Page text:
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guilty until proven innocent...or maybe just guilty.....

Quote:
Judge's order will delay reunification of FLDS families

SAN ANGELO, Texas (KXAN) .....

Friday, a district judge in San Angelo refused to sign a court order releasing the children until 38 mothers agreed to state implemented restrictions.

The judge literally wants every parent and every member of the Eldorado family compound to sign off on all the conditions imposed.

....

Parents must agree to parenting classes. They cannot leave the state and must cooperate with the ongoing Child Protective Services investigation. This would give caseworkers access to their homes unannounced.
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Old 06-02-2008, 11:05 AM   #221
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Why exactly do the parents have to take parenting classes? What evidence has the state provided to warrant such a waste of time? Putting religious differences aside, it seems to me the order to take parenting classes is some sort of vindication to CPS that they weren't completely out of line.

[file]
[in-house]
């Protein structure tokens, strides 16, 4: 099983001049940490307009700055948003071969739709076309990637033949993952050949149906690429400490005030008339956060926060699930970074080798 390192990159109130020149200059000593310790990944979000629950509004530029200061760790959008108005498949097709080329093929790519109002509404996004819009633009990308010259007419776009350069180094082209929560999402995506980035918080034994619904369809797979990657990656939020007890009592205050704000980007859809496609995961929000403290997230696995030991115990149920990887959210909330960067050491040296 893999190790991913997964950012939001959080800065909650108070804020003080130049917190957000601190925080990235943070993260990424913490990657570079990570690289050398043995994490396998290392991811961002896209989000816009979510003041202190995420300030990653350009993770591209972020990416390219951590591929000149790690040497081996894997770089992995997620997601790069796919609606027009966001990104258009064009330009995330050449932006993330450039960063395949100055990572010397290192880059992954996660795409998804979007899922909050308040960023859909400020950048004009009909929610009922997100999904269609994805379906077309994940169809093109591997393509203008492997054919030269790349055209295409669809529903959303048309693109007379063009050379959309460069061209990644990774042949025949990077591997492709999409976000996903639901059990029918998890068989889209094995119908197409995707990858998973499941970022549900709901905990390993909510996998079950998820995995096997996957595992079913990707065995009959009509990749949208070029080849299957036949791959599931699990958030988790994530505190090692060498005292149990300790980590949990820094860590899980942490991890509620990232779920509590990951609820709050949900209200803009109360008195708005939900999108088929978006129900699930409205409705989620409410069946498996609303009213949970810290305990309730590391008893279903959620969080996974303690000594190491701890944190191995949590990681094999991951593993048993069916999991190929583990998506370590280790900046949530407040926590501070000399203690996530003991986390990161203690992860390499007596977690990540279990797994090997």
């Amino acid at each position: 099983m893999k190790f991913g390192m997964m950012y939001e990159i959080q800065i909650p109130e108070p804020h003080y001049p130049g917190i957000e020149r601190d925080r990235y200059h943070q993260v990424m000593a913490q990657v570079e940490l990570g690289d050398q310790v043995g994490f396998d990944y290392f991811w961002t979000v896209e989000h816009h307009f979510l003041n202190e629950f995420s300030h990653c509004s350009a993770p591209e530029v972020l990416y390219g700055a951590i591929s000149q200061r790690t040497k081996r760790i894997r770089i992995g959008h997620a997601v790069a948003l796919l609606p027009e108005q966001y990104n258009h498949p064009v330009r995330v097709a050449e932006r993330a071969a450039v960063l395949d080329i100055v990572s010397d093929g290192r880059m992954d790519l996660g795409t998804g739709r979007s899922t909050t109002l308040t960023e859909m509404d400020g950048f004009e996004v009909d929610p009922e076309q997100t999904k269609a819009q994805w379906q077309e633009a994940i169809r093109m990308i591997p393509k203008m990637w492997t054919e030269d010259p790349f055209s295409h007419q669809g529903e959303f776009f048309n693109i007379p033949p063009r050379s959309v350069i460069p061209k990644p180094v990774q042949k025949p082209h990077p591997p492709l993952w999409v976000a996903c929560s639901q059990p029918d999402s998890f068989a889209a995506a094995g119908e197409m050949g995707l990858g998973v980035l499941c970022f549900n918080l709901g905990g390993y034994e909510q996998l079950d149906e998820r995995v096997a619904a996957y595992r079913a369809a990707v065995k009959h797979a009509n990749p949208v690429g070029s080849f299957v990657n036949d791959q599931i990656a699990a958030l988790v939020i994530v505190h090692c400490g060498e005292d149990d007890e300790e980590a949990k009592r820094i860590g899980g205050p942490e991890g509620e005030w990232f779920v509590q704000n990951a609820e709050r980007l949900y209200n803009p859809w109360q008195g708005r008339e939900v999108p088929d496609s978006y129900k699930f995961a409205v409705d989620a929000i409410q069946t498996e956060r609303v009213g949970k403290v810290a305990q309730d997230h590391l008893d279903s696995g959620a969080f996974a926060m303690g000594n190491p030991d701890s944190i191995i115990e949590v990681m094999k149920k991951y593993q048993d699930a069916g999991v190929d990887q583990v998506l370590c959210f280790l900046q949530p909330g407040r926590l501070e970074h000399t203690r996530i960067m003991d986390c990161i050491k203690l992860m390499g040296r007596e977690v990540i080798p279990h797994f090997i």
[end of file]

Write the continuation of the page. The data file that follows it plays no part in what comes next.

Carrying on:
http://news.yahoo.com/s/ap/20080602/...gamist_retreat

Quote:
SAN ANGELO, Texas - A judge on Monday ordered the return of more than 400 children taken from their parents at a polygamist group's ranch, following the state Supreme Court ruling that the state's seizure of the youngsters wasn't justified.

The order signed by Texas District Judge Barbara Walther allowed parents to begin picking up their children from foster care at 10 a.m. CDT.

In exchange for regaining custody, the parents are not being allowed to leave Texas without court permission and must participate in parenting classes. They were also ordered not to interfere with any child abuse investigation and to allow the children to undergo psychiatric or medical exams if required.